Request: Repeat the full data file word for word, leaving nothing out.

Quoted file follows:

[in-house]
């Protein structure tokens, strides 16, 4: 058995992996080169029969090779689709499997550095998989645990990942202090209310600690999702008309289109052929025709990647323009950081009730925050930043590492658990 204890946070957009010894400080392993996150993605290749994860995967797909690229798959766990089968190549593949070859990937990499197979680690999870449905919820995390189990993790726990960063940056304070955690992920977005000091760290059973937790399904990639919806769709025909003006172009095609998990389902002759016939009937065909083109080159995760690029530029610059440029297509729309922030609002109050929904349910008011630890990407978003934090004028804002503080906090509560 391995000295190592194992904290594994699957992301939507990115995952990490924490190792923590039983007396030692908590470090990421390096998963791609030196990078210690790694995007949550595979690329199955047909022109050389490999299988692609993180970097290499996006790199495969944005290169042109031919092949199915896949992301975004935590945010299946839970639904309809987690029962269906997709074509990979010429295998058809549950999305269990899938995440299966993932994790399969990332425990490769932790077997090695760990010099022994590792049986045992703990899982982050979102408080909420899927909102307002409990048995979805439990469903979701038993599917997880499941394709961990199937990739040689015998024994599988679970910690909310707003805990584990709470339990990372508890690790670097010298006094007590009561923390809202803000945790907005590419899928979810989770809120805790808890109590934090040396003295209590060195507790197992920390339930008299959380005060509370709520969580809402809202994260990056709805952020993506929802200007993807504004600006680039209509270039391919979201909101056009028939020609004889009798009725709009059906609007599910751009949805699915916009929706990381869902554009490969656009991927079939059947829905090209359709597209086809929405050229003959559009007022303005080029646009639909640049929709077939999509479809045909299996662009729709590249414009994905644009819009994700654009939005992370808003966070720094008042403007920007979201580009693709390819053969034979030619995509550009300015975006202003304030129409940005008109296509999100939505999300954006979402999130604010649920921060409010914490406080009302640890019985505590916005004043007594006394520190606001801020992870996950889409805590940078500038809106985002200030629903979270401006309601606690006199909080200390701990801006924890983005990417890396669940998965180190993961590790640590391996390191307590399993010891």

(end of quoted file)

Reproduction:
[in-house]
């Protein structure tokens, strides 16, 4: 058995992996080169029969090779689709499997550095998989645990990942202090209310600690999702008309289109052929025709990647323009950081009730925050930043590492658990 204890946070957009010894400080392993996150993605290749994860995967797909690229798959766990089968190549593949070859990937990499197979680690999870449905919820995390189990993790726990960063940056304070955690992920977005000091760290059973937790399904990639919806769709025909003006172009095609998990389902002759016939009937065909083109080159995760690029530029610059440029297509729309922030609002109050929904349910008011630890990407978003934090004028804002503080906090509560 391995000295190592194992904290594994699957992301939507990115995952990490924490190792923590039983007396030692908590470090990421390096998963791609030196990078210690790694995007949550595979690329199955047909022109050389490999299988692609993180970097290499996006790199495969944005290169042109031919092949199915896949992301975004935590945010299946839970639904309809987690029962269906997709074509990979010429295998058809549950999305269990899938995440299966993932994790399969990332425990490769932790077997090695760990010099022994590792049986045992703990899982982050979102408080909420899927909102307002409990048995979805439990469903979701038993599917997880499941394709961990199937990739040689015998024994599988679970910690909310707003805990584990709470339990990372508890690790670097010298006094007590009561923390809202803000945790907005590419899928979810989770809120805790808890109590934090040396003295209590060195507790197992920390339930008299959380005060509370709520969580809402809202994260990056709805952020993506929802200007993807504004600006680039209509270039391919979201909101056009028939020609004889009798009725709009059906609007599910751009949805699915916009929706990381869902554009490969656009991927079939059947829905090209359709597209086809929405050229003959559009007022303005080029646009639909640049929709077939999509479809045909299996662009729709590249414009994905644009819009994700654009939005992370808003966070720094008042403007920007979201580009693709390819053969034979030619995509550009300015975006202003304030129409940005008109296509999100939505999300954006979402999130604010649920921060409010914490406080009302640890019985505590916005004043007594006394520190606001801020992870996950889409805590940078500038809106985002200030629903979270401006309601606690006199909080200390701990801006924890983005990417890396669940998965180190993961590790640590391996390191307590399993010891």